Adding a point of critique on this well-crafted book, which is actually not of the author’s making, but a fundamental dilemma of contemporary knowledge production on the global condition: the vast majority of publications this book draws on originates in the Western academy. Voices from the Global South are far and in between. Alternative, different, or simply complementary knowledge from the Global South still finds it difficult to make it into contemporary debates on Southern agency, globalisations projects and attempts to alter the global condition. According to the latest self-monitoring report of International Studies Quarterly, the flagship journal of the ISA, the overwhelming majority of submitted and published manuscripts still come from the USA, the United Kingdom and other (white) Commonwealth countries.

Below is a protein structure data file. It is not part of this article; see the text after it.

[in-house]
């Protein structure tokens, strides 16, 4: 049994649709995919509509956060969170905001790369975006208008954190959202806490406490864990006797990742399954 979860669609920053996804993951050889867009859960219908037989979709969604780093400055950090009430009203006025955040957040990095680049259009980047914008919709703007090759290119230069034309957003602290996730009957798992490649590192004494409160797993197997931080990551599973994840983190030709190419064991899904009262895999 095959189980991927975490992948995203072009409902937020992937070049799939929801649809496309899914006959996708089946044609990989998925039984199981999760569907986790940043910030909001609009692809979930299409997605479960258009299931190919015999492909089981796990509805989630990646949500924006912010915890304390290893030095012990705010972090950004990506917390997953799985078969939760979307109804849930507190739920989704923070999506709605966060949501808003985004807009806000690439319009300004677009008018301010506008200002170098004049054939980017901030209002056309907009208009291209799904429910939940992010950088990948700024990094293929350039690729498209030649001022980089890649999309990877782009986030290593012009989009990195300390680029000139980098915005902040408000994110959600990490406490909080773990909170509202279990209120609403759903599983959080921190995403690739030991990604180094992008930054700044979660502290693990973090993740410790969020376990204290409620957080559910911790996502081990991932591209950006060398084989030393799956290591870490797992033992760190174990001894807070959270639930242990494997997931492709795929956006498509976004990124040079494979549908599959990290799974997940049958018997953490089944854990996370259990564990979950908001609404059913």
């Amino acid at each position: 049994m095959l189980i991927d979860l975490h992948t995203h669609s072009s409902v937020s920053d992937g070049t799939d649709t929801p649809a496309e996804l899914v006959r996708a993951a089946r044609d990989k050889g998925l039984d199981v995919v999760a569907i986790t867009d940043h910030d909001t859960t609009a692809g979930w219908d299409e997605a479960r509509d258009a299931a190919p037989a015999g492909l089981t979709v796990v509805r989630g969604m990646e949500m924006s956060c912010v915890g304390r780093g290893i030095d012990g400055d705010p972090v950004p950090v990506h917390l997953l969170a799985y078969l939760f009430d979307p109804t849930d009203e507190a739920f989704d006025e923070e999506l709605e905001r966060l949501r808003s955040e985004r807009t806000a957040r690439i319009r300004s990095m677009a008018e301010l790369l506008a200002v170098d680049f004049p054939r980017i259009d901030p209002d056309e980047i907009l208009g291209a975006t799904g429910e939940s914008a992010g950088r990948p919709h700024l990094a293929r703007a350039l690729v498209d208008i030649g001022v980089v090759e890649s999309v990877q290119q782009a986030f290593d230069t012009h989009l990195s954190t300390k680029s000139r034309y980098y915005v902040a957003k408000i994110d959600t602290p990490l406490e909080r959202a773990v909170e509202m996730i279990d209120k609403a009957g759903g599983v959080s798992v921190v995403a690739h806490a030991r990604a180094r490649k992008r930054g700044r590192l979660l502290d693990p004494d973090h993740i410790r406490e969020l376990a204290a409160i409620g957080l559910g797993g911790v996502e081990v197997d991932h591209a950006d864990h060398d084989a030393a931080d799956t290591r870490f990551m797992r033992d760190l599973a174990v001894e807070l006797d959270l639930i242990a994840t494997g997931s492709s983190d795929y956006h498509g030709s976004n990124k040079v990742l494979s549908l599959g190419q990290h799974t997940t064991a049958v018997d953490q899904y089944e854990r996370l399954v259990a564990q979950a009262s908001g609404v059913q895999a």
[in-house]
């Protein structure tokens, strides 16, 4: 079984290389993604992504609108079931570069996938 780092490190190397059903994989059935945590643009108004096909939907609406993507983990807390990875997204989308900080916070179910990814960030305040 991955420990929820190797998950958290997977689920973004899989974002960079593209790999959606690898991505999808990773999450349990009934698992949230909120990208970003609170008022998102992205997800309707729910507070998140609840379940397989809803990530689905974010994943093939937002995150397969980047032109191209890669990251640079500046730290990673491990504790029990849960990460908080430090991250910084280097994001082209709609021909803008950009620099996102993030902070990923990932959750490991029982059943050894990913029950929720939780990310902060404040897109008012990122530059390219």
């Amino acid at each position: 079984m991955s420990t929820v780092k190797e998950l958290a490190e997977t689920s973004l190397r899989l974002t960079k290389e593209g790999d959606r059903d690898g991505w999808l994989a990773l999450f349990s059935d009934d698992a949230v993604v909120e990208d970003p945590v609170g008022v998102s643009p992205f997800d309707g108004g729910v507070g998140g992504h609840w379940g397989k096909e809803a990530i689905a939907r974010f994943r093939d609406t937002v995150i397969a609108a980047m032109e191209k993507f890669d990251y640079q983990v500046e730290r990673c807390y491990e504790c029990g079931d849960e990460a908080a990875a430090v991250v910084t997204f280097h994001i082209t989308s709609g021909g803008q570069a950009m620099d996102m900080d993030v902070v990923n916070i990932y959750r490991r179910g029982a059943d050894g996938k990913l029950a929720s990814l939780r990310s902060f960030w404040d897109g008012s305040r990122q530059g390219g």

See Reassessing Security Cooperation in the Asia Pacific, Massachusetts, MA 2007 (co-edited with Evelyn Goh); Constructing a Security Community in Southeast Asia, London 2001; and The Quest for Identity. International Relations of Southeast Asia, Oxford 2000.
 The Making of Southeast Asia. International Relations of a Region, Ithaca, NY 2013; Non-Western International Relations Theory. Perspectives on and Beyond Asia, London 2010 (co-edited with Barry Buzan); and Whose Ideas Matter. Agency and Power in Asian Regionalism, Ithaca, NY 2009.
 The End of American World Order, London 2014; Rethinking Power, Institutions and Ideas in World Politics: Whose IR, London 2014; Why Govern. Rethinking Demand and Progress in Global Governance (edited volume), Cambridge 2016.
 Global International Relations (IR) and Regional Worlds. A New Agenda for International Studies, in: International Studies Quarterly 58 (2014) 4, pp. 647–659, here p. 647.